Non-indentured Child “servants” in Baltimore County, 1683-1715

Posted by on Feb 28, 2014 in | Comments Off

When: Back to Calendar May 4, 2014 @ 2:00 pm - 3:30 pm
Where: HSBC Almshouse Headquarters
9811 Van Buren Lane
Cockeysville,MD 21030
Cost: Free to HSBC & BCGS members. $5 for non-members.
Categories: HSBC Event

Event Flyer – Click Here (PDF)

Speaker Richard Hayes Phillips, Ph.D. will talk on his research into 27 child “servants” without indentures appear in the Court Proceedings of Baltimore County.  The records from that time period are fragmentary, covering 1683-1686, 1691-1696, and 1708-1715.


“This is every family’s worst nightmare: the disappearance of a child.

Richard Hayes Phillips has collected the names of more than five thousand children kidnapped from Ireland, Scotland, England, and New England and sold into slavery in Maryland and Virginia, ca. 1660 to 1720. By English law dated 1659, it was lawful for justices of the peace to kidnap children found begging or vagrant and ship them to the plantations as servants without indentures. The younger the child, the longer the sentence, and the colonial county courts were the judges of their ages. The children are on the record. By name.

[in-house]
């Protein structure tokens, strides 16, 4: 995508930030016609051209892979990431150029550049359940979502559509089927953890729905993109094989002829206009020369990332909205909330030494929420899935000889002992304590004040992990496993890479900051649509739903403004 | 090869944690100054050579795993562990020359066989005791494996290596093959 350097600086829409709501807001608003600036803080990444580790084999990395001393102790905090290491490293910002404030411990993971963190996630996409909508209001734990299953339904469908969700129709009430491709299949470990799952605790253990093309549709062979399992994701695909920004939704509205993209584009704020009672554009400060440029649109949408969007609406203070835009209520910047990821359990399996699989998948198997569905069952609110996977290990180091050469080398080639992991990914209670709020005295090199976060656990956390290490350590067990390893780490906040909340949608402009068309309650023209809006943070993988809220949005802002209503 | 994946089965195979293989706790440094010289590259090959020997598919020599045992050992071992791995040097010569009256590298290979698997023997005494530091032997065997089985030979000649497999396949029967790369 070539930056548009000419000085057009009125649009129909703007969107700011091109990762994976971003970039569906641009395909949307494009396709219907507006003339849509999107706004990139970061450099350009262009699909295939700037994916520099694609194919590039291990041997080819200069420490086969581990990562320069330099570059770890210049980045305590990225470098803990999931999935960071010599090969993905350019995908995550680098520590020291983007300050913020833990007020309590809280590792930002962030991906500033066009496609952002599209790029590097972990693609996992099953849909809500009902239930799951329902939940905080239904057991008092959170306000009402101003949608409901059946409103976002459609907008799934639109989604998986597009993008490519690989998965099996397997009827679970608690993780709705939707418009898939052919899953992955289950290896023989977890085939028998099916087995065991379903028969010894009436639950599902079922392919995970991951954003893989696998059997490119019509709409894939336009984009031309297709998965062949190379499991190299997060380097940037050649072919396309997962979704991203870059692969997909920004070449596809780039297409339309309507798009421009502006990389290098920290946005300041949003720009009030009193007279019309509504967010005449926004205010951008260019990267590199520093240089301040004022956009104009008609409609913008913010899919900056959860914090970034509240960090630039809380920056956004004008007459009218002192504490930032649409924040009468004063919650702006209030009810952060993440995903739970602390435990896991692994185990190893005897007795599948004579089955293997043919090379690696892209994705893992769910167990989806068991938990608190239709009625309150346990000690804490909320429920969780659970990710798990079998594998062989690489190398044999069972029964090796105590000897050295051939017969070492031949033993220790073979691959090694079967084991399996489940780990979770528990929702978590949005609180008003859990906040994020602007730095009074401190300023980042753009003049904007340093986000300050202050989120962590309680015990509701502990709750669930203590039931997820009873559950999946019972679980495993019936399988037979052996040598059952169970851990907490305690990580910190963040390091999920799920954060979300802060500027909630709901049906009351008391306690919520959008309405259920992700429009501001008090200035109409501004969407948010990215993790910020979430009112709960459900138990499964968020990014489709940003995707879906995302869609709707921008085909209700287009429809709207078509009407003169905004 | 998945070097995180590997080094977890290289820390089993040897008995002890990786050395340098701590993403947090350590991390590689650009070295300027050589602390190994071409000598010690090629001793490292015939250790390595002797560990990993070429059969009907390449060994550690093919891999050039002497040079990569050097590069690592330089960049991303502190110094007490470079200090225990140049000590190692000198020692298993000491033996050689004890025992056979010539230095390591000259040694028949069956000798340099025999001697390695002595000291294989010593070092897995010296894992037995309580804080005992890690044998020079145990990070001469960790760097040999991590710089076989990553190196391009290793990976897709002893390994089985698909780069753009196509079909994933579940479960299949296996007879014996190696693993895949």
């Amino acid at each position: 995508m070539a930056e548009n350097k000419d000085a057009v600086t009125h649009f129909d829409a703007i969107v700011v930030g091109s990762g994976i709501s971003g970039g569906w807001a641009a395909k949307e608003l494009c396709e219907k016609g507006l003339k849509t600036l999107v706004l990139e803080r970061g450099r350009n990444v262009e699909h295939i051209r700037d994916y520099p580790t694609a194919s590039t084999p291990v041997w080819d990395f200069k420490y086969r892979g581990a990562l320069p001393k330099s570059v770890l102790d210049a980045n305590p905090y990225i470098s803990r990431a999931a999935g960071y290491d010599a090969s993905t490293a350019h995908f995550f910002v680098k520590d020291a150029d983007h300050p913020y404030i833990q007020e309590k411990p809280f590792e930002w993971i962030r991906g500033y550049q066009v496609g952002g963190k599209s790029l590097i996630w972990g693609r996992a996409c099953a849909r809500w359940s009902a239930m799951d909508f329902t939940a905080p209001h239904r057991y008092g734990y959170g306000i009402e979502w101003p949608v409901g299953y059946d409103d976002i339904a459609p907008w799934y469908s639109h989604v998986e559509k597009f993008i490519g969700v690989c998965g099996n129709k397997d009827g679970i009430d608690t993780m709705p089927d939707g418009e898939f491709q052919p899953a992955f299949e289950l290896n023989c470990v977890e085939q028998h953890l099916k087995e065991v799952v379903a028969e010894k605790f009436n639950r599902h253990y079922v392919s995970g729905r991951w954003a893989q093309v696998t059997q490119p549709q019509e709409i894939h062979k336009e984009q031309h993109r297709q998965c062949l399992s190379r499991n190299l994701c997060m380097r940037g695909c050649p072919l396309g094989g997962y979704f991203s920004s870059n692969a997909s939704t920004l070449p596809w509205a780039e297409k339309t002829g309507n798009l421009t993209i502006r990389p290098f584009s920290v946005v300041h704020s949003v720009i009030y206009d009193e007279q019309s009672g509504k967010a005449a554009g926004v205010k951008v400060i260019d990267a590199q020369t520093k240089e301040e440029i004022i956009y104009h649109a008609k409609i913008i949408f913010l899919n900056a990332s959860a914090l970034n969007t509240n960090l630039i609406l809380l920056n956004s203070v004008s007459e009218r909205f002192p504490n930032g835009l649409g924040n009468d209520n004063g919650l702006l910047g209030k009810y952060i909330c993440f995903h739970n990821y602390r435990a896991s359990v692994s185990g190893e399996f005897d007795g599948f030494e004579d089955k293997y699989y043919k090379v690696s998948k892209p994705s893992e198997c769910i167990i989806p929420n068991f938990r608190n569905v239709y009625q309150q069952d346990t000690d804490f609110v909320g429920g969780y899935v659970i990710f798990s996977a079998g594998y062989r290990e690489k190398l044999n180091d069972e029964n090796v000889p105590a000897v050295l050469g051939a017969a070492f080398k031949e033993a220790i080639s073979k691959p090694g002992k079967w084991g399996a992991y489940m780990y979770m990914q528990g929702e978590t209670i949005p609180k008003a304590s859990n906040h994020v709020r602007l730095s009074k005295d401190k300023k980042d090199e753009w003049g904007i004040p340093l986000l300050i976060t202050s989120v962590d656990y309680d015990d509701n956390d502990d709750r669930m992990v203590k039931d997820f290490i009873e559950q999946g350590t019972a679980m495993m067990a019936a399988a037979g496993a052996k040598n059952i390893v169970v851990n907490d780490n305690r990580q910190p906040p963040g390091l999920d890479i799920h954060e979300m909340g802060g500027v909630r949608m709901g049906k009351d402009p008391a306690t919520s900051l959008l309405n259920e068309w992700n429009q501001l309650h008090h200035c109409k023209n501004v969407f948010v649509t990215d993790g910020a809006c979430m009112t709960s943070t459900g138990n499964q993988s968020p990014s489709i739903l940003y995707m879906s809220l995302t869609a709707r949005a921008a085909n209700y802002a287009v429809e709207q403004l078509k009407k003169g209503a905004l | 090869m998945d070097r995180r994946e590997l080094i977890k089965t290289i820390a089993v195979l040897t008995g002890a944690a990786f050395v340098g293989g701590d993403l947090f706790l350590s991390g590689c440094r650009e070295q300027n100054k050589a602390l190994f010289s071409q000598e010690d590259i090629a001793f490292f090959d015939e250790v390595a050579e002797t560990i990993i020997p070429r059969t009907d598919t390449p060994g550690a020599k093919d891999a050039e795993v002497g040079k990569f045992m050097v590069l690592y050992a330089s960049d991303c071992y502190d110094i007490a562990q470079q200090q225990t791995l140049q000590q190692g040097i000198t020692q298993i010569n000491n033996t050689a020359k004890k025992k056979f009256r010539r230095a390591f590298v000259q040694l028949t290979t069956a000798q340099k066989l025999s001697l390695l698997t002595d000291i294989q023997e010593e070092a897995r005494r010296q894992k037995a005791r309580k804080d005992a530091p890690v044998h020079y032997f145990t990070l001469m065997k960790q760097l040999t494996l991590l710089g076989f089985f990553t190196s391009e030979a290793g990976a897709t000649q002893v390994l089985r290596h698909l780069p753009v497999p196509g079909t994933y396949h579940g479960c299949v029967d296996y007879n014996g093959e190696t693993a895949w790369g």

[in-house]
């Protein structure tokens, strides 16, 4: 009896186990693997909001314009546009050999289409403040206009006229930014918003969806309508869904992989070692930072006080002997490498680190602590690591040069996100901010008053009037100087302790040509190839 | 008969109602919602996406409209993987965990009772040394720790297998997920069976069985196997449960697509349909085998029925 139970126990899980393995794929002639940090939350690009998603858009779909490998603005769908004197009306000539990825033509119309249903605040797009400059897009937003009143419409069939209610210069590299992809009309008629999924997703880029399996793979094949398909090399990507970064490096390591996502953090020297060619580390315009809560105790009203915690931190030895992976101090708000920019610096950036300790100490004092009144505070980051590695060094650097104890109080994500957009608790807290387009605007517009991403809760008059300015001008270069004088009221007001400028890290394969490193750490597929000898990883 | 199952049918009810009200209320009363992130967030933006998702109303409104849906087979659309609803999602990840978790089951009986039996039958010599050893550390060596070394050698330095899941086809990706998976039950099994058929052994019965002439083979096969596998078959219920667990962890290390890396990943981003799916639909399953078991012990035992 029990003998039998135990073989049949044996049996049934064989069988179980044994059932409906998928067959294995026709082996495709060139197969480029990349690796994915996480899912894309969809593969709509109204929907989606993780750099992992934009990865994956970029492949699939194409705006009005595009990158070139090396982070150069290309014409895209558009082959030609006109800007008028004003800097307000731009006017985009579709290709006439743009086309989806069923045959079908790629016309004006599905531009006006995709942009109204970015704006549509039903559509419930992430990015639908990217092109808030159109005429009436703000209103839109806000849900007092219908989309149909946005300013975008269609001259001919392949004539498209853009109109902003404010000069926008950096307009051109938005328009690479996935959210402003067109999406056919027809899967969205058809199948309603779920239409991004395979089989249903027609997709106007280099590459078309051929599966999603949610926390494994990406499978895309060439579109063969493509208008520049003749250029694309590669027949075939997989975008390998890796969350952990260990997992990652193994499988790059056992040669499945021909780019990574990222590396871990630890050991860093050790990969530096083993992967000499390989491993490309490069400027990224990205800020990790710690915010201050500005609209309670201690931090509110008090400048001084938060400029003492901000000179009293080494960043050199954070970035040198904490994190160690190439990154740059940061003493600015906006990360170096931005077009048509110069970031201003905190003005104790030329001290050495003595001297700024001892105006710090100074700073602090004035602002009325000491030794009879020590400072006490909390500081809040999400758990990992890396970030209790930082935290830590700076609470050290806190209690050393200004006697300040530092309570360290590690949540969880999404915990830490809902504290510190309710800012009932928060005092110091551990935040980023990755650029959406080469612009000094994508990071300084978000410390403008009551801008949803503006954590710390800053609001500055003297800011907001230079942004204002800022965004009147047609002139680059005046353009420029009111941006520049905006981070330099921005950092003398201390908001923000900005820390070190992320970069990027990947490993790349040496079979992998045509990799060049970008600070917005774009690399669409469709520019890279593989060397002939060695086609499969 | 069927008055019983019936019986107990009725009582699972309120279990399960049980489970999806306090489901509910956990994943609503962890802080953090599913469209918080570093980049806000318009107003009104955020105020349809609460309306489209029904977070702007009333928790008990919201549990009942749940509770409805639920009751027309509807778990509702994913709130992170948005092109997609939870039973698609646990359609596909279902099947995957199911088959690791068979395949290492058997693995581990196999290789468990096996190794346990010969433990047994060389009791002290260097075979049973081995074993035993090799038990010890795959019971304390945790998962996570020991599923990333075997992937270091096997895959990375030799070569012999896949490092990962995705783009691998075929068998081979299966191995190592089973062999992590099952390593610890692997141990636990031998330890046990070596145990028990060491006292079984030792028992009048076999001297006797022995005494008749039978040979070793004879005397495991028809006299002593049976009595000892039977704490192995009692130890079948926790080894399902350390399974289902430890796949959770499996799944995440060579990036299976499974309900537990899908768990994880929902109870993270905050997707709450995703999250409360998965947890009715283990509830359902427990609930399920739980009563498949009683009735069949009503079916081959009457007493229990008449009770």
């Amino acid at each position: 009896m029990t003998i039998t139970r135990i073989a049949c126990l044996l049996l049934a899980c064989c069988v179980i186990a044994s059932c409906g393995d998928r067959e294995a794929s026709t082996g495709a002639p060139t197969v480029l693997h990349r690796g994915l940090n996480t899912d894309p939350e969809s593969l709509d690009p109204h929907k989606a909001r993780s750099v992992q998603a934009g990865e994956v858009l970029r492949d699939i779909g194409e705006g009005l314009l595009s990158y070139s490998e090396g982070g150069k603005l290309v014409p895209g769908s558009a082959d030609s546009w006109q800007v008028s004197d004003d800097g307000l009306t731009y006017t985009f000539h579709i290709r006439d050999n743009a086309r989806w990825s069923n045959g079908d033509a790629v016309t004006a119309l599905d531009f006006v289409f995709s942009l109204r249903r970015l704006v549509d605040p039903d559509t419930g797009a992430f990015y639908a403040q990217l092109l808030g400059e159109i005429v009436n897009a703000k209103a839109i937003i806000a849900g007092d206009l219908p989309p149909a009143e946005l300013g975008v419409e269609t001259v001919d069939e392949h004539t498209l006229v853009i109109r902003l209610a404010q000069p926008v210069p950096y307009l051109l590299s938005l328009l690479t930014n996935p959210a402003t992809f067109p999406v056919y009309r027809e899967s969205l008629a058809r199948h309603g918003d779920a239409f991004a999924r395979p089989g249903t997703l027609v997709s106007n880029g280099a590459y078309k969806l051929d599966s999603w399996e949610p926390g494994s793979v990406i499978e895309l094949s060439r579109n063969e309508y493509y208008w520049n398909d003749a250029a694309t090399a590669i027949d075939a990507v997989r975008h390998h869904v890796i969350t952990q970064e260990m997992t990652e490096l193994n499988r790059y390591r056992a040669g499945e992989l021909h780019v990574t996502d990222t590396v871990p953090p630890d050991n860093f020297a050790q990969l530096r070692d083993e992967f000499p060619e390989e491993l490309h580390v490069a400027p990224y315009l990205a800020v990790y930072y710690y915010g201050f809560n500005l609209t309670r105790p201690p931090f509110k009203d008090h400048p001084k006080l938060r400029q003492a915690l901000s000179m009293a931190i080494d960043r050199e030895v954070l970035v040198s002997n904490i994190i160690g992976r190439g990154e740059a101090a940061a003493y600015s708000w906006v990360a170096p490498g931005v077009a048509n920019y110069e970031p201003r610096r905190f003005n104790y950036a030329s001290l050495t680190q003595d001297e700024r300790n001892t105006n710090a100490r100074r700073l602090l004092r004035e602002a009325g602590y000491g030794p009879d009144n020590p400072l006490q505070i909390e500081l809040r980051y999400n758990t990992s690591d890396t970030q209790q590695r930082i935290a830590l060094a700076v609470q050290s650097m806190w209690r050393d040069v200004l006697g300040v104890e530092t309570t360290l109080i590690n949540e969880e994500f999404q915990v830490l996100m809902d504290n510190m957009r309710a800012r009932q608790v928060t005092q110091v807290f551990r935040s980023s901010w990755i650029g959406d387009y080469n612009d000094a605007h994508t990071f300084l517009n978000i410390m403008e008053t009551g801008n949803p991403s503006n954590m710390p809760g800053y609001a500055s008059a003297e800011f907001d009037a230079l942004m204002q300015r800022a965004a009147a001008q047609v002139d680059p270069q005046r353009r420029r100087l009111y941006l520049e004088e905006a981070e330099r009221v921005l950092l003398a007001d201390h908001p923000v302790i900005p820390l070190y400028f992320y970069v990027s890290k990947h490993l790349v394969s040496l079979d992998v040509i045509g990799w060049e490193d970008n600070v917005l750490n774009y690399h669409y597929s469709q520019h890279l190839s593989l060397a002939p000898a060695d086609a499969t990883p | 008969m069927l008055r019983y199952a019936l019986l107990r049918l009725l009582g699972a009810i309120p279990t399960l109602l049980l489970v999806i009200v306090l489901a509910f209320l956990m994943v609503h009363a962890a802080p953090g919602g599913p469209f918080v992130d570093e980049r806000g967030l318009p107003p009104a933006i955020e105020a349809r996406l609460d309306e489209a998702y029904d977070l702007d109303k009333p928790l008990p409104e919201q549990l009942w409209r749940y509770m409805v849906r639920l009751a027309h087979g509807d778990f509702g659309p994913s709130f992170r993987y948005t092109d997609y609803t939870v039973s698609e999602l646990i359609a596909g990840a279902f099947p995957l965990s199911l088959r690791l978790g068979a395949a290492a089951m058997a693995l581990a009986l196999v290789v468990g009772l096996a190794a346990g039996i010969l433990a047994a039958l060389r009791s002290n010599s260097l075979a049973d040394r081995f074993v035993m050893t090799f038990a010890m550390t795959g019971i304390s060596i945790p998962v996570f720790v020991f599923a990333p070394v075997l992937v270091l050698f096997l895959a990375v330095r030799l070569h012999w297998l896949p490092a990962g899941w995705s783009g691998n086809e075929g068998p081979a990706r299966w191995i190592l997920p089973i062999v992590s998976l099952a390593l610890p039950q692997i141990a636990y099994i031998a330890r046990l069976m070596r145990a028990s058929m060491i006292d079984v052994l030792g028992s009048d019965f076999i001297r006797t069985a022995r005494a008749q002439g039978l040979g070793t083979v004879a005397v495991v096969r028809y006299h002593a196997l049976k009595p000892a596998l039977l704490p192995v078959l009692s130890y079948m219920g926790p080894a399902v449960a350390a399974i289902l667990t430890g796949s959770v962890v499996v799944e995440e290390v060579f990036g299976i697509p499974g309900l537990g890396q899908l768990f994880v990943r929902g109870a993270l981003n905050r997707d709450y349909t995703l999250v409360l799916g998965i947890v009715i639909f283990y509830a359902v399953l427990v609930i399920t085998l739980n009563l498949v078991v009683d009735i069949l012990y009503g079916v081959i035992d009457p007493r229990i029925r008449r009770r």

These five thousand names, culled from the colonial Court Order Books, some of which have not been examined for centuries, have now been compiled into one genealogical index. In almost every case, the entries provide the name of the child, the name of the owner, the date they appeared in court, and the age assigned by the judges, many of whom owned the very children they were sentencing to servitude.

We have long known about African slaves, convict laborers, and, of course, indentured servants who agreed in writing, by indenture, to work without wages for a number of years to pay off the cost of their passage and lodging, after which time they were free. We were never told about white slaves, who did not agree, who did not consent, and who never contracted in writing.


Richard Hayes Phillips holds a Ph.D. in geomorphology from the University of Oregon, and M.A. degrees in history and geography from the University of Oklahoma.  He has taught geology, geography and history at seven colleges, including New Mexico Tech and the University of New Mexico.  He now works for the Adirondack Trail Improvement Society and the Lake George Land Conservancy.  He lives in Canton, New York.

He is descended from two generations of Scottish slaves, the father a prisoner of war, the son a kidnapped child.  This is what inspired him to document the history of white slavery in America, and to index the names of five thousand children kidnapped in Scotland, Ireland, England and New England and sentenced to slavery by the colonial courts of Maryland and Virginia.  He continues to search the court records to find out what became of these children.”